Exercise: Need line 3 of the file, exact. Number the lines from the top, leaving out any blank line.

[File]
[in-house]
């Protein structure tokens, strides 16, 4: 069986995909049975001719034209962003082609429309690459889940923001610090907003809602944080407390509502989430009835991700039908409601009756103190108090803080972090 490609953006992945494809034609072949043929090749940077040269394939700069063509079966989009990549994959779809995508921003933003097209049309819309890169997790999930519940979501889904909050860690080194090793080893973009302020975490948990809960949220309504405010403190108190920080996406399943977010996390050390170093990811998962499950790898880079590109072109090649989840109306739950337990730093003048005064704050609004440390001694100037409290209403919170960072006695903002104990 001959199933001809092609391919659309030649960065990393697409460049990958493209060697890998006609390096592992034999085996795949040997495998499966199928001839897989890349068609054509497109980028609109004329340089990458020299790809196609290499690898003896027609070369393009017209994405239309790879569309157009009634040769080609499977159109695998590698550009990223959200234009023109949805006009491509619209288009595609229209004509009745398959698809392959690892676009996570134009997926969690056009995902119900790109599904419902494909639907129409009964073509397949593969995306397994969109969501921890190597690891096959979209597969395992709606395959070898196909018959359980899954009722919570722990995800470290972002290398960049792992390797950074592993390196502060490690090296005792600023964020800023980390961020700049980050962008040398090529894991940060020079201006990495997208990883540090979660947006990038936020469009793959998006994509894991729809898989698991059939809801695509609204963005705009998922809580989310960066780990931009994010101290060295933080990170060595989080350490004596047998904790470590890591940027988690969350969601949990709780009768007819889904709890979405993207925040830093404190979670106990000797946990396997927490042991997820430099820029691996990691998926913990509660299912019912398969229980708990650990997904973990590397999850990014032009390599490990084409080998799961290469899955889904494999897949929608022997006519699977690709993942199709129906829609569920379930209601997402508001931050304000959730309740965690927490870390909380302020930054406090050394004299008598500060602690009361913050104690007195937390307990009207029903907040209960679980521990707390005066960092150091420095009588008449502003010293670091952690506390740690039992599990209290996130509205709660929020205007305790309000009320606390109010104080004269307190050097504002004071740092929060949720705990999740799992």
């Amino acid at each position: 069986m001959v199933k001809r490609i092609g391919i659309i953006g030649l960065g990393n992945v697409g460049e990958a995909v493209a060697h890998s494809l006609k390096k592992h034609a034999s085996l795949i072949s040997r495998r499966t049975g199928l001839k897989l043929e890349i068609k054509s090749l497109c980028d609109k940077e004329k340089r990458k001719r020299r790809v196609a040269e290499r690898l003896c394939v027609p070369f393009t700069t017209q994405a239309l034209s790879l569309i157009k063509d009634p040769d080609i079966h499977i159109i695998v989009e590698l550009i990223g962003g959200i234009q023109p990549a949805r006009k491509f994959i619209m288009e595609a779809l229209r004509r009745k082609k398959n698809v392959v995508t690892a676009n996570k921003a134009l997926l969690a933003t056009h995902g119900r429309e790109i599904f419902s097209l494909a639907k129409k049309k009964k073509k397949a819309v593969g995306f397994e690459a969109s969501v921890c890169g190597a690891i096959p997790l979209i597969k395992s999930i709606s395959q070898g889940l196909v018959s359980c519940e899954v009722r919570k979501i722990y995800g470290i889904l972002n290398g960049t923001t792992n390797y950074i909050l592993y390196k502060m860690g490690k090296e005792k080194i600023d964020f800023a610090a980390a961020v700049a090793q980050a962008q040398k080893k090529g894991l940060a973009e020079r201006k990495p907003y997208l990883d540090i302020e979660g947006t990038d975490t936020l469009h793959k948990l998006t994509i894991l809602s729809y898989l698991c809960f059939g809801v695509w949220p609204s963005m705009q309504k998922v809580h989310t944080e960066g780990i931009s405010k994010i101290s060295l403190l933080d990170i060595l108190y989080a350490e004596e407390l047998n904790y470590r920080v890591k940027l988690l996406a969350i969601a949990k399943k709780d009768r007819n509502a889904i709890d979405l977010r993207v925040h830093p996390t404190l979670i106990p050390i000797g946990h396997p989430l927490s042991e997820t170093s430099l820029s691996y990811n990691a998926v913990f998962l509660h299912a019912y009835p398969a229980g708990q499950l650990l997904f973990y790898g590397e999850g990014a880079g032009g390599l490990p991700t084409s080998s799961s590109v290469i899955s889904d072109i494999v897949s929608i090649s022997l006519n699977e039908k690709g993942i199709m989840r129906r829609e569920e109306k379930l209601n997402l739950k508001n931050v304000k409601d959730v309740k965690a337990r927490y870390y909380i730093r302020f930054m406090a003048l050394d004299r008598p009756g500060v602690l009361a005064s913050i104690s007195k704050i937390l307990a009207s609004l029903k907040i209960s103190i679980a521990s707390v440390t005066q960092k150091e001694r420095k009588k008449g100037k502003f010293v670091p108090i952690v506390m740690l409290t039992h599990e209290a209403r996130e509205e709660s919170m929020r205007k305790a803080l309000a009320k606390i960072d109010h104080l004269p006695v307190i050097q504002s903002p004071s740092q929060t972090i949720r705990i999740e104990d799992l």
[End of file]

């Amino acid at each position: 069986m001959v199933k001809r490609i092609g391919i659309i953006g030649l960065g990393n992945v697409g460049e990958a995909v493209a060697h890998s494809l006609k390096k592992h034609a034999s085996l795949i072949s040997r495998r499966t049975g199928l001839k897989l043929e890349i068609k054509s090749l497109c980028d609109k940077e004329k340089r990458k001719r020299r790809v196609a040269e290499r690898l003896c394939v027609p070369f393009t700069t017209q994405a239309l034209s790879l569309i157009k063509d009634p040769d080609i079966h499977i159109i695998v989009e590698l550009i990223g962003g959200i234009q023109p990549a949805r006009k491509f994959i619209m288009e595609a779809l229209r004509r009745k082609k398959n698809v392959v995508t690892a676009n996570k921003a134009l997926l969690a933003t056009h995902g119900r429309e790109i599904f419902s097209l494909a639907k129409k049309k009964k073509k397949a819309v593969g995306f397994e690459a969109s969501v921890c890169g190597a690891i096959p997790l979209i597969k395992s999930i709606s395959q070898g889940l196909v018959s359980c519940e899954v009722r919570k979501i722990y995800g470290i889904l972002n290398g960049t923001t792992n390797y950074i909050l592993y390196k502060m860690g490690k090296e005792k080194i600023d964020f800023a610090a980390a961020v700049a090793q980050a962008q040398k080893k090529g894991l940060a973009e020079r201006k990495p907003y997208l990883d540090i302020e979660g947006t990038d975490t936020l469009h793959k948990l998006t994509i894991l809602s729809y898989l698991c809960f059939g809801v695509w949220p609204s963005m705009q309504k998922v809580h989310t944080e960066g780990i931009s405010k994010i101290s060295l403190l933080d990170i060595l108190y989080a350490e004596e407390l047998n904790y470590r920080v890591k940027l988690l996406a969350i969601a949990k399943k709780d009768r007819n509502a889904i709890d979405l977010r993207v925040h830093p996390t404190l979670i106990p050390i000797g946990h396997p989430l927490s042991e997820t170093s430099l820029s691996y990811n990691a998926v913990f998962l509660h299912a019912y009835p398969a229980g708990q499950l650990l997904f973990y790898g590397e999850g990014a880079g032009g390599l490990p991700t084409s080998s799961s590109v290469i899955s889904d072109i494999v897949s929608i090649s022997l006519n699977e039908k690709g993942i199709m989840r129906r829609e569920e109306k379930l209601n997402l739950k508001n931050v304000k409601d959730v309740k965690a337990r927490y870390y909380i730093r302020f930054m406090a003048l050394d004299r008598p009756g500060v602690l009361a005064s913050i104690s007195k704050i937390l307990a009207s609004l029903k907040i209960s103190i679980a521990s707390v440390t005066q960092k150091e001694r420095k009588k008449g100037k502003f010293v670091p108090i952690v506390m740690l409290t039992h599990e209290a209403r996130e509205e709660s919170m929020r205007k305790a803080l309000a009320k606390i960072d109010h104080l004269p006695v307190i050097q504002s903002p004071s740092q929060t972090i949720r705990i999740e104990d799992l």